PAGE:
- Life & Money
- Everyday Money
- Managing Debt
- Tim Stobierski
- May 26, 2022
Should You Pay Off Debt or Start Investing? Ask Yourself These Questions
If you’re anything like the average American, you probably carry at least some debt. The Northwestern Mutual Planning & Progress Study found that in 2021, the average American owed $23,325 in debt (above what they owe on their mortgages). What’s more, Americans are spending an average of 30 percent of their monthly income to pay off debt.
of Americans’ monthly budget on average goes toward paying off debt.
Debt can feel like a weight, which can lead you wonder: Should I aggressively pay off my debt or start investing for the future?
“For many of us, it isn’t going to be an either/or answer,” says Jennifer Raess, CFP®, Advice Integration Lead at Northwestern Mutual. “But there’s nothing wrong with working toward both goals at the same time.”
Before we get into some of the considerations here, it’s important to point out that you should always make the minimum payments on all your debts. But if you have additional funds, here are some questions to consider that may help you clarify your financial priorities for those dollars.
What are the interest rates on your debts?
Knowing the interest rates on your different debts will help you prioritize your goals because it give you a clear understanding of how expensive your debt is — and which debts are good versus bad for your financial health. This is especially important when compared with the expected rate of return you hope to earn on your investments, says Raess.
For example, if your debt carries an interest rate of 4 percent per year, but you reasonably expect your investments to earn 6 percent over time, then investing your extra cash might yield higher returns than if you used it to pay down debt. However, if your debt carries an interest rate of 20 percent, then it’s likely smarter to use the extra cash to pay down that debt.
This means that if you carry high-interest debt, such as credit card debt, payday loans, etc., using any extra money to pay down those debts will likely be a smart move.
What is your risk tolerance?
When you use your extra cash to pay down your debt, you’re lowering the amount of interest you need to pay to service that debt versus making just the minimum payment, says Raess.
In investing, there are no guarantees so you have to have a certain amount of risk tolerance. While over the long term, the overall stock market has trended higher over time, any financial professional will tell you that past performance is not indicative of future results.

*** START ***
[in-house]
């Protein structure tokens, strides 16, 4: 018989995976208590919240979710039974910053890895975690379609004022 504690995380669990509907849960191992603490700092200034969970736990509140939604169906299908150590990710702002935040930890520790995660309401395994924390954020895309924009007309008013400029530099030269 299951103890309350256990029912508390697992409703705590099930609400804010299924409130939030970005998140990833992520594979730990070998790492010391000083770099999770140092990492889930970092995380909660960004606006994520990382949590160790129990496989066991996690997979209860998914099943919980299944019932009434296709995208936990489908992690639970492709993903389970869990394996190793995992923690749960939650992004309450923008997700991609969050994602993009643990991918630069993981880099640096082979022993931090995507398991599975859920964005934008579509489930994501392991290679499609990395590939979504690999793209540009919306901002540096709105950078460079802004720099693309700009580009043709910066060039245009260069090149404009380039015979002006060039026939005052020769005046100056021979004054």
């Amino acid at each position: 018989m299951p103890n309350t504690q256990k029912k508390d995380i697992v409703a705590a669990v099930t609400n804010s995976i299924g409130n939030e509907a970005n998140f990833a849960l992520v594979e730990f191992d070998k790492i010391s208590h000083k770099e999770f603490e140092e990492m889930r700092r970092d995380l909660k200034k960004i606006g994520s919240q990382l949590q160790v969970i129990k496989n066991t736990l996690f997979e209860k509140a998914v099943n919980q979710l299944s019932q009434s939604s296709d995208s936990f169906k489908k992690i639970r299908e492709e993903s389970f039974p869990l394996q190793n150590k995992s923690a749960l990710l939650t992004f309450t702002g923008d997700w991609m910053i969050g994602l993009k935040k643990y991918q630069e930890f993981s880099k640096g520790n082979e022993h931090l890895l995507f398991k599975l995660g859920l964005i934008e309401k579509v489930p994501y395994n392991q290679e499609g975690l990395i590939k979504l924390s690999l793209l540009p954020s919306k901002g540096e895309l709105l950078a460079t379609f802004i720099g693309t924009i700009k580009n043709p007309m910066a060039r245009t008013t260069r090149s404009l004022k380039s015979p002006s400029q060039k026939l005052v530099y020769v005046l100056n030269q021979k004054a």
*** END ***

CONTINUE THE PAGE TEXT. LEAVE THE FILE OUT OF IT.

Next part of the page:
So if you are particularly risk-averse, paying off your debt might be more attractive to you simply because it is not subject to market volatility.
How much is your total debt?
If you are carrying too much debt relative to your income, servicing that debt may make living an enjoyable life difficult. If you think you may be in that situation, you may want to do some math to figure out your debt load and your debt-to-income ratio.
Then, see how your numbers stack up in the 28/36 rule: Are you spending no more than 28 percent of your pretax income on housing expenses (including any mortgage payments) and no more than 36 percent of your pretax income on servicing your total debt?
Next, figure out your credit utilization rate. This is an important factor in determining your credit score, as it measures how much of your available credit you are actually using. A rate below 30 percent is advised though even lower is better.
If you carry more debt than is recommended by either of these rules, it might make more sense to prioritize debt payoff over investing — at least until you get closer to the recommended amounts.
How stable is your career?
If you’re not concerned about losing your job, then you might be comfortable carrying a larger debt load because you’re confident in your ability to continue making payments over time. Depending on your answers to the questions above, you may prioritize investing over debt repayment.
But if you work in an industry or at a company that is undergoing some turmoil or, worse, contraction, you might face the risk of losing your job, hindering your ability to repay your debt. In this case, paying down your debt instead of investing could help you reduce your liabilities and give you greater peace of mind.
Are you hurting your financial future by not investing?
If you’re eligible to contribute to an employer-sponsored retirement account, like a 401(k) or 403(b), it’s important to know whether you’re eligible to receive any form of employer match.
“It doesn’t get much better than free money,” says Raess.
If you’re paying down your debt so aggressively that you aren’t maximizing your employer match, then it may be wise to reprioritize your goals. Make sure that you’re contributing at least enough to your retirement savings to claim that match, says Raess.
Define your priorities
Whether you choose to prioritize paying down your debts, investing in your future or both at the same time will come down to your personal financial goals and priorities. A financial advisor can help you see how your debt fits into your larger financial picture and help you strategically balance paying down your debt, while you save for other future goals as well.
Information is provided for educational purposes only and is not a recommendation for any particular investment. All investments carry some level of risk including the potential loss of all money invested. No investment strategy can guarantee a profit or protect against loss.
Certified Financial Planner Board of Standards Inc. owns the certification marks CFP®, CERTIFIED FINANCIAL PLANNER™ and CFP® (with flame design) in the U.S., which it awards to individuals who successfully complete CFP Board's initial and ongoing certification requirements.
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